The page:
- The Washington Times - Sunday, December 9, 2012

The pain pulsing through Robert Griffin III’s sprained right knee late Sunday afternoon prevented the franchise quarterback from performing his magic when the Washington Redskins needed it most.

And if the sight of trainers tending to Griffin wasn’t enough to send the price of antacid through the roof in these parts, backup quarterback Kirk Cousins faced a two-point conversion needed to tie the Baltimore Ravens in the final seconds of a game with major playoff implications.

Griffin’s hearing, though, was not affected by the knee-bending hit he absorbed while scrambling eight plays earlier. When offensive coordinator Kyle Shanahan’s play call sounded through his helmet radio headset, Griffin’s disappointment waned.

“This,” Griffin thought, “is awesome.”

The call included the option for a quarterback draw. “We didn’t think they’d be expecting it,” coach Mike Shanahan said. Not with Cousins, the fourth-round rookie backup who, like everyone else on the planet, doesn’t possess the combination of throwing and running ability that Griffin does.

Washington Redskins quarterback Robert Griffin III (10) injures his right leg he's tackled by Baltimore Ravens defensive end Haloti Ngata (92) in the fourth quarter at FedEx Field, Landover, Md., Dec. 9, 2012. (Preston Keres/Special to The Washington Times)
Washington Redskins quarterback Robert Griffin III (10) injures his right leg he’s ... more >

Cousins faked the pass, then ran behind his blockers and lunged into the end zone. It sent the game to overtime, and the Redskins won 31-28 on a 34-yard field goal by Kai Forbath.

Griffin rose on his injured leg and embraced Cousins after the ball split the uprights. “Let’s make the playoffs,” Cousins told him. And the moment was his.

Cousins has waited and watched for most of the season as his rookie position-mate has become a star. What vindication, then, for him to complete two passes for 26 yards, including an 11-yard touchdown to Pierre Garcon, in relief to help the Redskins win their fourth-straight game.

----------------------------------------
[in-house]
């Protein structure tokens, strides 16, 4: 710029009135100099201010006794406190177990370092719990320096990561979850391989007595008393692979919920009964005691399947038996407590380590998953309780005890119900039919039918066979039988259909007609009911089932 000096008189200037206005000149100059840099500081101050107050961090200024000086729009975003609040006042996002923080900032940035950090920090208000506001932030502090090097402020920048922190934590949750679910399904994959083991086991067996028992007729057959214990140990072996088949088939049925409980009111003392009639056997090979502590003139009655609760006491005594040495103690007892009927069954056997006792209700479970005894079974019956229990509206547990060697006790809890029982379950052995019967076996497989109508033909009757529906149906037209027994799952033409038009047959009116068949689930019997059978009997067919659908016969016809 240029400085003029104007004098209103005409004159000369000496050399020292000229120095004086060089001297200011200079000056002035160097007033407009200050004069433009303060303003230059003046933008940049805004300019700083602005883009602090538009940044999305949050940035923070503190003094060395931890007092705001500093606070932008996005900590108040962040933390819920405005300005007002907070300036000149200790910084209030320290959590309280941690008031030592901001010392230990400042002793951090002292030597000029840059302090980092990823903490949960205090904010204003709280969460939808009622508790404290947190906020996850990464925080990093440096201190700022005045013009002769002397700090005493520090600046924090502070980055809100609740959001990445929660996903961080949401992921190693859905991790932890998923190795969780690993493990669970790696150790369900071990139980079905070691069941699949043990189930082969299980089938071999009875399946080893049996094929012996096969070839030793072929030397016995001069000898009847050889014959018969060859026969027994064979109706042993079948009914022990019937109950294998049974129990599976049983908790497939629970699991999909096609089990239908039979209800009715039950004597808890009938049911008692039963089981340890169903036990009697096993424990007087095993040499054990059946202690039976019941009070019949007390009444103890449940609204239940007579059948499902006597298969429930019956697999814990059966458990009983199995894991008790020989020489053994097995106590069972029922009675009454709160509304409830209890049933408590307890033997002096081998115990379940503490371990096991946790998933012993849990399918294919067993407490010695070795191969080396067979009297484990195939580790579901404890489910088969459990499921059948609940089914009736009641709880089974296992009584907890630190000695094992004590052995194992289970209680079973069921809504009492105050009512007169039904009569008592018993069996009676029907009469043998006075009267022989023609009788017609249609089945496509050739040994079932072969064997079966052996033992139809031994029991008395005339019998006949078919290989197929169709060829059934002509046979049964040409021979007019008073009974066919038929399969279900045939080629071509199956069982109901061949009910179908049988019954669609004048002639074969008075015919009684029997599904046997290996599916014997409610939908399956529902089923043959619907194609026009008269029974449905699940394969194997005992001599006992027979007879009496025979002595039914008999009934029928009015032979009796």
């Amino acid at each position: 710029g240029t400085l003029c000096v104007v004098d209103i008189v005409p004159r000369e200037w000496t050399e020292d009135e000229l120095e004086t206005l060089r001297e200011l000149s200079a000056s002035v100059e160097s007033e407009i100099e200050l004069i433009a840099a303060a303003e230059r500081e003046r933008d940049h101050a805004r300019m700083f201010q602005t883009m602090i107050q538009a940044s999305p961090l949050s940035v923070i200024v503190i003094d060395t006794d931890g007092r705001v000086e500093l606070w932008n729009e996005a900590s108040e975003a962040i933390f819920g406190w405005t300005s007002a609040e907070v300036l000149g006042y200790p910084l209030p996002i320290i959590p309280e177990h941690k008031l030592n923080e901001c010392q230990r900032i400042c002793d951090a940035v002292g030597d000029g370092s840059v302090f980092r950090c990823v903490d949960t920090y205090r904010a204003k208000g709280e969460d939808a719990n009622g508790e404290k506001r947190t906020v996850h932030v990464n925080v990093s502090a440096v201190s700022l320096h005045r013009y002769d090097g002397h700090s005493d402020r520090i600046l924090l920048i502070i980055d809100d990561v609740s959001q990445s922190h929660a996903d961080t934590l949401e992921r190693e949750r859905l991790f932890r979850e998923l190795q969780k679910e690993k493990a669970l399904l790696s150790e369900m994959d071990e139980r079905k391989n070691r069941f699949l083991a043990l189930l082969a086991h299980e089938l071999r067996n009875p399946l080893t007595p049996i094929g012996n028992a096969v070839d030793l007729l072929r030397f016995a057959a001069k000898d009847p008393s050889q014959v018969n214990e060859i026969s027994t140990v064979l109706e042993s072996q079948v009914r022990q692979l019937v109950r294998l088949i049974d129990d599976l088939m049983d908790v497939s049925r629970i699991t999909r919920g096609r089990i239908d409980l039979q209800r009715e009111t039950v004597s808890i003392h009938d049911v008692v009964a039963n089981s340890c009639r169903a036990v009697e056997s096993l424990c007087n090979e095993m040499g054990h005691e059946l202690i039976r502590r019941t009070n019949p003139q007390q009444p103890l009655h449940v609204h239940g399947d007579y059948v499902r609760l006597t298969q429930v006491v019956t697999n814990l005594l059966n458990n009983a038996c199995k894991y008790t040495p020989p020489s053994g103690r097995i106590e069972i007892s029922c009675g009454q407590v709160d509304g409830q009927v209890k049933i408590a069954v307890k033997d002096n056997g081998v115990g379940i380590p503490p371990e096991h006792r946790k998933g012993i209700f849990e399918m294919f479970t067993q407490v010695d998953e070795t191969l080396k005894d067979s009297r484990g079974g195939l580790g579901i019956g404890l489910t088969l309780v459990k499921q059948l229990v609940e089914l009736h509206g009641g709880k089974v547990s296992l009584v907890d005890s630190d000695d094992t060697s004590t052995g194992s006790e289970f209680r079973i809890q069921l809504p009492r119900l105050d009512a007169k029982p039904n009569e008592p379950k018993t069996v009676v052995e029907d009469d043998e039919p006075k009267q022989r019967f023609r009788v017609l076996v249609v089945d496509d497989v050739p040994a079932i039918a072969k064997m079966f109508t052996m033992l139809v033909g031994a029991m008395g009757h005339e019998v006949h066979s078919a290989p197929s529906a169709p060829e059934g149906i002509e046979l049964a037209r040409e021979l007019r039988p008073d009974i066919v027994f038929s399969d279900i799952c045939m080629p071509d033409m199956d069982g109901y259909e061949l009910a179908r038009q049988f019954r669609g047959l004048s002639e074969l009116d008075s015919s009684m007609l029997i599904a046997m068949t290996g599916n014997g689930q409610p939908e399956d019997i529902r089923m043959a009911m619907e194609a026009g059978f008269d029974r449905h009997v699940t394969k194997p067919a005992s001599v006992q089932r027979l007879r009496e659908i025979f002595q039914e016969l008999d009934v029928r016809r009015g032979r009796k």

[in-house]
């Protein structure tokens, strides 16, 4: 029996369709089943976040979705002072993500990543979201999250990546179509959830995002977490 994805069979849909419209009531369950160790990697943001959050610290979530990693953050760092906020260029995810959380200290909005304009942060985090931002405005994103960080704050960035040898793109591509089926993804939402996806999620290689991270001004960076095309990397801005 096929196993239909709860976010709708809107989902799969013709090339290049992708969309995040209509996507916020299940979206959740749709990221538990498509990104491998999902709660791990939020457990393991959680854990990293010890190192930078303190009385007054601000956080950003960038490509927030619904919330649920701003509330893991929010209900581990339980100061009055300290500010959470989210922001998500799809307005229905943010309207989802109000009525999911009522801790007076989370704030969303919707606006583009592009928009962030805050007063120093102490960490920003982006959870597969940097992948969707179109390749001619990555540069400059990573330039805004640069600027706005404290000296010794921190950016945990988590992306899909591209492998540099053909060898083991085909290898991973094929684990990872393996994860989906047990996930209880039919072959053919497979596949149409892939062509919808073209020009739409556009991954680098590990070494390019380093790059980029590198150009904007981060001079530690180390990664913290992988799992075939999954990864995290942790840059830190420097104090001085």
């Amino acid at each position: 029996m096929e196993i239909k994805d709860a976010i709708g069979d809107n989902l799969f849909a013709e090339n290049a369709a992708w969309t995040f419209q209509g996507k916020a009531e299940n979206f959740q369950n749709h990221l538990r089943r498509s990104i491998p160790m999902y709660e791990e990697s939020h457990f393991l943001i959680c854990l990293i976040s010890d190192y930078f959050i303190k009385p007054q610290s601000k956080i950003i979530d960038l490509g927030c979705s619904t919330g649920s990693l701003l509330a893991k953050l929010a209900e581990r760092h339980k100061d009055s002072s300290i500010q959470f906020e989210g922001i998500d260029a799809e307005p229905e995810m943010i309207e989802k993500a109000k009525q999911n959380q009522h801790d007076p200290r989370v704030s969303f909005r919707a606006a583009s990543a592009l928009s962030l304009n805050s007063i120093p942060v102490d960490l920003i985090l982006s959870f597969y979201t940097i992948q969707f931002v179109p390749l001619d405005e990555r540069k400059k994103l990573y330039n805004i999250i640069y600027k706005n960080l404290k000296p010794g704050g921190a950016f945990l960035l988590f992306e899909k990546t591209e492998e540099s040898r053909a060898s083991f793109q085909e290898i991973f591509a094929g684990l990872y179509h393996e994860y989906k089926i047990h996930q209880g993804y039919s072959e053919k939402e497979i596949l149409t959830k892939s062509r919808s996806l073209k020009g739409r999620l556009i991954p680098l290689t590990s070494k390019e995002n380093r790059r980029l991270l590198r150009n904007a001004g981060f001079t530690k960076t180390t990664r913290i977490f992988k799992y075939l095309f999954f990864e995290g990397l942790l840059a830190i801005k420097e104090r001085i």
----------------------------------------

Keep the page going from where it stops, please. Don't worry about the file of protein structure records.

“It has been communicated to me by some veterans that they believe in me and that if my name has to be called upon that they believe I can get it done, and that means the world,” Cousins said. “First and foremost, Robert has been doing an awesome job, and I have a lot to live up to if my number does get called.”

Cousins did Sunday with the poise and accuracy that attracted the Redskins even after they drafted Griffin in the first round in April.

The Redskins‘ playoff chances benefited. They improved to 7-6 to keep pace with the NFC East-leading New York Giants (8-5), who beat New Orleans on Sunday.

Washington also stayed one game back of the 8-5 Seattle Seahawks, who maintained their hold on the NFC’s final wild-card spot by blowing out Arizona.

A comeback win of this magnitude normally results in unmitigated jubilation. The Redskins trailed for the entire second half until Cousins‘ two-point run tied it and sent the home fans in the bipartisan crowd of 81,178 into a frenzy. Players, however, were concerned about their starting quarterback.

An MRI on Griffin’s knee Sunday night showed no significant ligament damage. “Everything is clear,” Redskins spokesman Tony Wyllie said. Griffin’s status for next Sunday’s game against Cleveland is undetermined.

He limped off the field after Ravens defensive tackle Haloti Ngata, all 330 pounds, tackled him at full speed. Griffin’s right leg slightly wrapped around Ngata’s back, an unnatural bend, for sure.

Story Continues →